) in Bactrocera accounts for why so few of the species in our analysis are syntopic. Furthermore, if allotopy is associated with changes in host-plant use, this may explain why the allotopic species in our analysis are no less different in pheromone profile than syntopic species. An unresolved issue is to what extent species overlap drives divergence in Bactrocera chemical signals, and to what extent divergence related to host-plant changes. Even in bark beetle aggregation pheromones, where a saltational mode of evolution occurs, the role of syntopy as an ecological factor driving saltational change is unclear (Symonds & Elgar, 2004b). Furthermore, present-day patterns of syntopy or allotopy may not reflect conditions at the time of speciation. There is equally strong evidence that, in some cases, speciation in Bactrocera has been allopatric and, in other cases, sympatric and associated with host-plant changes (Drew, 2004). Similarly, genetic mechanisms have been uncovered that can result in temporal changes in sympatry (Miyatake et al., 2002). These different types of speciation would have a strong influence on changes in pheromone profile. A more detailed speciational history of Bactrocera needs to be established if we are to derive a more accurate picture of the evolution of these signals.

One factor not considered is that many of the pheromone components that we have analysed are structurally related and produced via the same biosynthetic pathways (Fletcher et al., 1992; Fletcher & Kitching, 1995). For example, 12 of the 19 species in our analysis (Table 1) employ spiroacetal compounds such as 1,7-dioxaspiro[5.5]undecane (olean). Differences in pheromone profiles might then be relatively easily obtained via small changes in biosynthetic pathways. Even given the relatively large differences in specific components, we might expect closely-related species to utilize the same groups of chemicals. Hence, a strong pattern of gradual evolution might be expected if the structural and biosynthetic pathways were taken into account. Indeed, a separate analysis by performed us (results not shown) indicated no such trend and suggests that other factors, such as diet, may play a stronger role in determining the pheromone profiles of particular species.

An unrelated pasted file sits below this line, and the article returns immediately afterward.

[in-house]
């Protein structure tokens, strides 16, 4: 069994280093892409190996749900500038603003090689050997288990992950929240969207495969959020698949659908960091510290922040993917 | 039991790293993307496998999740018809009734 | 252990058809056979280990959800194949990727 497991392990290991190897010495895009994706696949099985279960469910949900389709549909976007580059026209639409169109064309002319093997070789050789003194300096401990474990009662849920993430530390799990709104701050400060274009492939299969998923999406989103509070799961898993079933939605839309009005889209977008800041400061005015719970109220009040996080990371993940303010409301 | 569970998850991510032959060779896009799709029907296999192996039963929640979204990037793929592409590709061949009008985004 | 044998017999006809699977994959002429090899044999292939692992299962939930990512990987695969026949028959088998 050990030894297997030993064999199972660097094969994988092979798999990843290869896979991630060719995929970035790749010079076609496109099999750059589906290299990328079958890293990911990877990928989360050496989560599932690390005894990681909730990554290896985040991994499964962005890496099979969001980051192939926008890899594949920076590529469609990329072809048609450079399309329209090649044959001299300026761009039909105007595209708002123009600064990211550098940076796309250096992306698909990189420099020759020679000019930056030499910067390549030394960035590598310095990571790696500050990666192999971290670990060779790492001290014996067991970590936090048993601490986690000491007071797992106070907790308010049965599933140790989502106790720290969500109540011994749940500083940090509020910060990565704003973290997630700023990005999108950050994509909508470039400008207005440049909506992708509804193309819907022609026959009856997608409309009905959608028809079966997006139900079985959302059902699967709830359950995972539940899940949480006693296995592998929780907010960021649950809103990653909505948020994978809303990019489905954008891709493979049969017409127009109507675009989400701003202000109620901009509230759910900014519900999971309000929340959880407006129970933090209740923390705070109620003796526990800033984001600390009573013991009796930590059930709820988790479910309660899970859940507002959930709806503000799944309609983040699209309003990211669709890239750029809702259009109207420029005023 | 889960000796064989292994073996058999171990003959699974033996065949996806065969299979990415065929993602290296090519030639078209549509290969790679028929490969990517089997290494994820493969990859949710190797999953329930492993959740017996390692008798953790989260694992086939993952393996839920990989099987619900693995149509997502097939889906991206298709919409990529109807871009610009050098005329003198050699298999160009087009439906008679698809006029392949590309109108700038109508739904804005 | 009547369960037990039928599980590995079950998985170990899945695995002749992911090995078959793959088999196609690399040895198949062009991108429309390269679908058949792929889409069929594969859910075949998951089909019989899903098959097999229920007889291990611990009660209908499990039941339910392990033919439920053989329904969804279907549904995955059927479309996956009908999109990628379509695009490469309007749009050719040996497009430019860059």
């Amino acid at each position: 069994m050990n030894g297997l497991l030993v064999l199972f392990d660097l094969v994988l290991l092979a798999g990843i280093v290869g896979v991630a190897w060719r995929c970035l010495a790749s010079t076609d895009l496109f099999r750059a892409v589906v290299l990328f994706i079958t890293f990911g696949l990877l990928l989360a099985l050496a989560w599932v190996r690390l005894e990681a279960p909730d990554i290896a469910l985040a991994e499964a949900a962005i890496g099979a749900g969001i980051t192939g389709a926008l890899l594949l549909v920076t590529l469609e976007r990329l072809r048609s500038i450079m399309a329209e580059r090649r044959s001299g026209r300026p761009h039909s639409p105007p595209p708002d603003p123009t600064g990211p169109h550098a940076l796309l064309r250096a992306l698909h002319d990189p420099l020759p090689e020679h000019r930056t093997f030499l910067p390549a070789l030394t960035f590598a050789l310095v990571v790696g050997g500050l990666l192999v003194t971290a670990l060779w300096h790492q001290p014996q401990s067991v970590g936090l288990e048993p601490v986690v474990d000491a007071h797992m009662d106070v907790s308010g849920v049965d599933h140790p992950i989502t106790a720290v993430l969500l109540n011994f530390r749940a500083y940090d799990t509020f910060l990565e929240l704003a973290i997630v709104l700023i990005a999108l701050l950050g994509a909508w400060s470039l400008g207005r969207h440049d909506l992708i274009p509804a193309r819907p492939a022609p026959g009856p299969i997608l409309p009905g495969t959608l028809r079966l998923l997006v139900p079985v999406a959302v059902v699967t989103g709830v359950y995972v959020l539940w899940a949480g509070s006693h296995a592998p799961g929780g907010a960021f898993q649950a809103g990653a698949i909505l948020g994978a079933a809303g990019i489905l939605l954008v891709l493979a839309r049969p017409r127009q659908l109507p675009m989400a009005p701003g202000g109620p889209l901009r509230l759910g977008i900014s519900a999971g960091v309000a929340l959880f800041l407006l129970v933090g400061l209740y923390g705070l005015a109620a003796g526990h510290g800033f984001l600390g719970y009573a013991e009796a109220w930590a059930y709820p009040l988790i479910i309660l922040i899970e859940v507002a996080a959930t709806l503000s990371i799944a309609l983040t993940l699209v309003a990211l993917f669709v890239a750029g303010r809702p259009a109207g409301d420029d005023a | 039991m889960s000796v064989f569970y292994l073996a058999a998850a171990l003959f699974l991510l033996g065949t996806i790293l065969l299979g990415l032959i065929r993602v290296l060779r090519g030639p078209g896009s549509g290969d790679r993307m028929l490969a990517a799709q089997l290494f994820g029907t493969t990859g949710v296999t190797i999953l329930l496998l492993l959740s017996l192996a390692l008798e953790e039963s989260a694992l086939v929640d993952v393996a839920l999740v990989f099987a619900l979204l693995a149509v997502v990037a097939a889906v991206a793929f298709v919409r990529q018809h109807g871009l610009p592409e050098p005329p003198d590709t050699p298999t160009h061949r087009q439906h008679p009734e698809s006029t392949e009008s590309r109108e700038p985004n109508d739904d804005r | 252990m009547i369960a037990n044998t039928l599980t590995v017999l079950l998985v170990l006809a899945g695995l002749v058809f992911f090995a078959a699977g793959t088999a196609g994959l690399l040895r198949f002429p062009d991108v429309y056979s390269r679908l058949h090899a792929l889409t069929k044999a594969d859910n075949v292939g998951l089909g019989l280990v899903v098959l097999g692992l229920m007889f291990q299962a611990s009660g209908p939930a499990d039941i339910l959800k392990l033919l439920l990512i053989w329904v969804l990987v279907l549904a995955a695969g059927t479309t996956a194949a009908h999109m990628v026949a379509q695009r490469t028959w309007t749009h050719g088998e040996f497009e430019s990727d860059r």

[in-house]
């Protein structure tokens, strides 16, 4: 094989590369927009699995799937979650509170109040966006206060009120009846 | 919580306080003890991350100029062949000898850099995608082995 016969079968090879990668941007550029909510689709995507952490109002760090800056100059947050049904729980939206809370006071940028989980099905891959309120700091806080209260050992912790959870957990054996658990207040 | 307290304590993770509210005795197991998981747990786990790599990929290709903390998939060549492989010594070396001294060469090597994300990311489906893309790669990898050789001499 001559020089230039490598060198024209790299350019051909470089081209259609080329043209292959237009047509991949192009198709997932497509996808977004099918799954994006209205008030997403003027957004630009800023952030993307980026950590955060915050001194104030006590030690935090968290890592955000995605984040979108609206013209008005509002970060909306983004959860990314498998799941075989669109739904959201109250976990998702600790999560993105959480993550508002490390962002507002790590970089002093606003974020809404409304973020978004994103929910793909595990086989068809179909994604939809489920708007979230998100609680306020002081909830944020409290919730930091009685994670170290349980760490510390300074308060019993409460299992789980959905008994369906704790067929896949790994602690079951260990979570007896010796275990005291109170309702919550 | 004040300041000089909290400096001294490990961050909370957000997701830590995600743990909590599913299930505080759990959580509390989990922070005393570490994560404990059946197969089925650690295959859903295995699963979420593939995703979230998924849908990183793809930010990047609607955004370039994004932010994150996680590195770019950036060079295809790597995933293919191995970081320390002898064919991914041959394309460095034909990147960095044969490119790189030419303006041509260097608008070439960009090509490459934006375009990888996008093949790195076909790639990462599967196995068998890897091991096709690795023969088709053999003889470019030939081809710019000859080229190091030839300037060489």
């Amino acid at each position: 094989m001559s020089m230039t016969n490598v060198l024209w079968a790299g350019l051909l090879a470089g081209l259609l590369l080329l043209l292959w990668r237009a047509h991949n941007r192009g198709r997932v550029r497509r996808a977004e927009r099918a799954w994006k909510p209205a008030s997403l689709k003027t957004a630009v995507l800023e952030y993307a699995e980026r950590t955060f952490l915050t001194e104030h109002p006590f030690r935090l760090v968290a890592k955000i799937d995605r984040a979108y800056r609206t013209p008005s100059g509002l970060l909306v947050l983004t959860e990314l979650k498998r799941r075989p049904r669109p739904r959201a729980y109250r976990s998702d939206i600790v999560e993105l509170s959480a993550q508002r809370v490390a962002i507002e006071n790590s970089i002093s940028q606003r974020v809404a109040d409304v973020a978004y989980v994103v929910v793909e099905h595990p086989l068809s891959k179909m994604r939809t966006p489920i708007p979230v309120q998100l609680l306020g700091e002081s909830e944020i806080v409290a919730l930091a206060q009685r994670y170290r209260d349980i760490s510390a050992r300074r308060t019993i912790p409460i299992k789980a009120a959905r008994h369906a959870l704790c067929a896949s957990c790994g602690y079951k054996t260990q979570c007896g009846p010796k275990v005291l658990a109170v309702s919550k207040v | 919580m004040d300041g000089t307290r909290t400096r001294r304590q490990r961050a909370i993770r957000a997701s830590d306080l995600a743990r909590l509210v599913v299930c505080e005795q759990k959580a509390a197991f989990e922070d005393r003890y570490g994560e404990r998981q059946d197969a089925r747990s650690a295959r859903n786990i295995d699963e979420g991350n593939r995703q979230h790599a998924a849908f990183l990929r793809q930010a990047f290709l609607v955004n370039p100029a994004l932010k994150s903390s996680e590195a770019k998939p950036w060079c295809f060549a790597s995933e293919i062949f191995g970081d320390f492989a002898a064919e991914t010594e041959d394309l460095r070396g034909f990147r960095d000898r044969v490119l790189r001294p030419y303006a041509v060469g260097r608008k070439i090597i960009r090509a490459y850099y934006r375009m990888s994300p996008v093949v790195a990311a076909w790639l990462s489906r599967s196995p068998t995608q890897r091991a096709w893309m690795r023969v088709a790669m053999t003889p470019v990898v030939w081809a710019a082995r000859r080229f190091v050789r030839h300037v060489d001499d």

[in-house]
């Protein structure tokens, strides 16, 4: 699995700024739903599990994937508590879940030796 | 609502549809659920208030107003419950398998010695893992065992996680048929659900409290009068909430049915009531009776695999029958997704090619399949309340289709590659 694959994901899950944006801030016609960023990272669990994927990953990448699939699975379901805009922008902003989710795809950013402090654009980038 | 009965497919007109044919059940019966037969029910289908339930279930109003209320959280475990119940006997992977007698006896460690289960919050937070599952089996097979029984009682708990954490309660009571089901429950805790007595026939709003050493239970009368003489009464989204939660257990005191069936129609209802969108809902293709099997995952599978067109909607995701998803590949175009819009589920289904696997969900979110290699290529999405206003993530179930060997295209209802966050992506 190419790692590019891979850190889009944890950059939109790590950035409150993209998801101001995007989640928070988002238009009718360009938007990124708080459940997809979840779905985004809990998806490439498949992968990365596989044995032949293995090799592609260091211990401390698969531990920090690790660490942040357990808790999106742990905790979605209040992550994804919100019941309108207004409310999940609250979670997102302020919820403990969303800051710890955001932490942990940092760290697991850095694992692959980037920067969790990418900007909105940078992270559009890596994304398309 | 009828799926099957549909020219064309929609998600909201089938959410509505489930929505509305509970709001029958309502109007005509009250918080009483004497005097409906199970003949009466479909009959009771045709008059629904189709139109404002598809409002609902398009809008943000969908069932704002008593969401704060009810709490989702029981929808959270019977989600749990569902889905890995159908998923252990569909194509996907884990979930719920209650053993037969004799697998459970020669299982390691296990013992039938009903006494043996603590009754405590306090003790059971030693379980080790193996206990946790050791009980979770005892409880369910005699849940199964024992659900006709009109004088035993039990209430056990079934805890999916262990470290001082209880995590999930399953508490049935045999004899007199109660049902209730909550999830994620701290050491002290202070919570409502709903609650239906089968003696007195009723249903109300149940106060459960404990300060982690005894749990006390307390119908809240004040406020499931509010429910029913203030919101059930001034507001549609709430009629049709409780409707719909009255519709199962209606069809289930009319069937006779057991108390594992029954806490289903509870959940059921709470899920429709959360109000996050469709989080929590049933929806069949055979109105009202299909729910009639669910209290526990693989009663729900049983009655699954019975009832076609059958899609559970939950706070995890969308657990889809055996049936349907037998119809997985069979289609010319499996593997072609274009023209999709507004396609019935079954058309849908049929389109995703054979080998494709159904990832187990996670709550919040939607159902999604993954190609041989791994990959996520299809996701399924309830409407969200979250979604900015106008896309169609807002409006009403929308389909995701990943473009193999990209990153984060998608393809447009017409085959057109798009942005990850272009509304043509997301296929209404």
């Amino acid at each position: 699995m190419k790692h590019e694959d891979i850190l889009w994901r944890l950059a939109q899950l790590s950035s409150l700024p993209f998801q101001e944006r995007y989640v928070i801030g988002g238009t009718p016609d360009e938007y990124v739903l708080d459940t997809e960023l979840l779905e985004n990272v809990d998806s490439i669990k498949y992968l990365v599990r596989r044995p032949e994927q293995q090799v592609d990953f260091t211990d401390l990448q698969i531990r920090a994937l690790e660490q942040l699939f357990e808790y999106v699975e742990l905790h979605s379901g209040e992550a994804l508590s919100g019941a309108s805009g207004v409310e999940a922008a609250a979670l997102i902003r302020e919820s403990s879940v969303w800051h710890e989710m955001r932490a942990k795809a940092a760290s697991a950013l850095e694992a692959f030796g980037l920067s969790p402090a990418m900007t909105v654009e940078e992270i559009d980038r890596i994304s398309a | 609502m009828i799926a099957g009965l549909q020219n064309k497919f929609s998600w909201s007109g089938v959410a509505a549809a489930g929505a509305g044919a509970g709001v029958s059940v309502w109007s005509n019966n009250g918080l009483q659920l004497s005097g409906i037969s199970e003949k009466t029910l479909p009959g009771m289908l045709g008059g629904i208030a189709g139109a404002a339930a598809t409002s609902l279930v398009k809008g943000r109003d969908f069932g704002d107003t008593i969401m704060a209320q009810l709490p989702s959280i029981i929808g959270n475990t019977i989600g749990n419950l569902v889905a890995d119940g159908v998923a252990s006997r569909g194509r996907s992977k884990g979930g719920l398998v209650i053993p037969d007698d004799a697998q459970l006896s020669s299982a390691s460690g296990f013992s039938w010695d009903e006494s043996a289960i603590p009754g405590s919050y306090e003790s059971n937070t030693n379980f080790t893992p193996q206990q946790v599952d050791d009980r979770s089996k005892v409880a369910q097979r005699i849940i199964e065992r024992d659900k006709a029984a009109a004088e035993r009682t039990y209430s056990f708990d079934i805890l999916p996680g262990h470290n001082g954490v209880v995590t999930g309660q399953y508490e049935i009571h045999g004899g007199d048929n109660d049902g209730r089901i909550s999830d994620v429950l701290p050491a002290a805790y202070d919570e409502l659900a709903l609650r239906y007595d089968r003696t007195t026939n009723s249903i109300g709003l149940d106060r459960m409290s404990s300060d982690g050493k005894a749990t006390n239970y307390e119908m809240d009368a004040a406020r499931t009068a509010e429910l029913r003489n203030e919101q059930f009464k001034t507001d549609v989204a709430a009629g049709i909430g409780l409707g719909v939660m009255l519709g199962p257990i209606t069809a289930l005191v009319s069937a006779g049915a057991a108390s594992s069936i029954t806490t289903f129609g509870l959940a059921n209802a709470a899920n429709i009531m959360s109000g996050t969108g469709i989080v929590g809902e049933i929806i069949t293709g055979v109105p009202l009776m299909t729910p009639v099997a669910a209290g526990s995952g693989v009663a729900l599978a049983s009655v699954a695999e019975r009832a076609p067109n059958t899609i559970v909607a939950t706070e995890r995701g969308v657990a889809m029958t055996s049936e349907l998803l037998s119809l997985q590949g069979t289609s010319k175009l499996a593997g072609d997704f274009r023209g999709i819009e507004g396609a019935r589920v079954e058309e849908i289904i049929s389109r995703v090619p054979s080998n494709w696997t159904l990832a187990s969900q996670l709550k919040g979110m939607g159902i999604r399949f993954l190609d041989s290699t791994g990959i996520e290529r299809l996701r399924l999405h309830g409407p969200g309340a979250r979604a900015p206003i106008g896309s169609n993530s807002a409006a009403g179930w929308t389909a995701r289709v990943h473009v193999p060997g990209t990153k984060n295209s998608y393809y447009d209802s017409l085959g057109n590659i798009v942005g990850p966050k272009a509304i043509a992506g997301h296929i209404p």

The pattern of evolution of sex pheromones in Bactrocera that our analysis has highlighted continues to build the picture regarding the evolution of these chemical signals (Symonds & Elgar, 2008). Our analysis indicates rapid saltational shifts in composition followed by more gradual changes, with an accumulation of differences in pheromone components over time. Although these sex pheromones may be selected to provide mate recognition, we suggest this diversity is more closely associated with host shifts. At the very least, the enormous diversity in pheromone composition observed suggests that, in ecologically diverse genera such as Bactrocera, a wide range of ecological factors can play important roles in shaping pheromone profiles.

ACKNOWLEDGEMENTS

We are grateful to the generosity of Tristram Wyatt for suggesting that we investigate Bactrocera sex pheromones and for help with the dataset. Professor Dick Drew was also extremely helpful in regard to providing ecological information on the species in this analysis. Comments from three anonymous reviewers improved the manuscript. This research was supported by an ARC Discovery Project grant and Australian Postdoctoral Fellowship to M.R.E.S.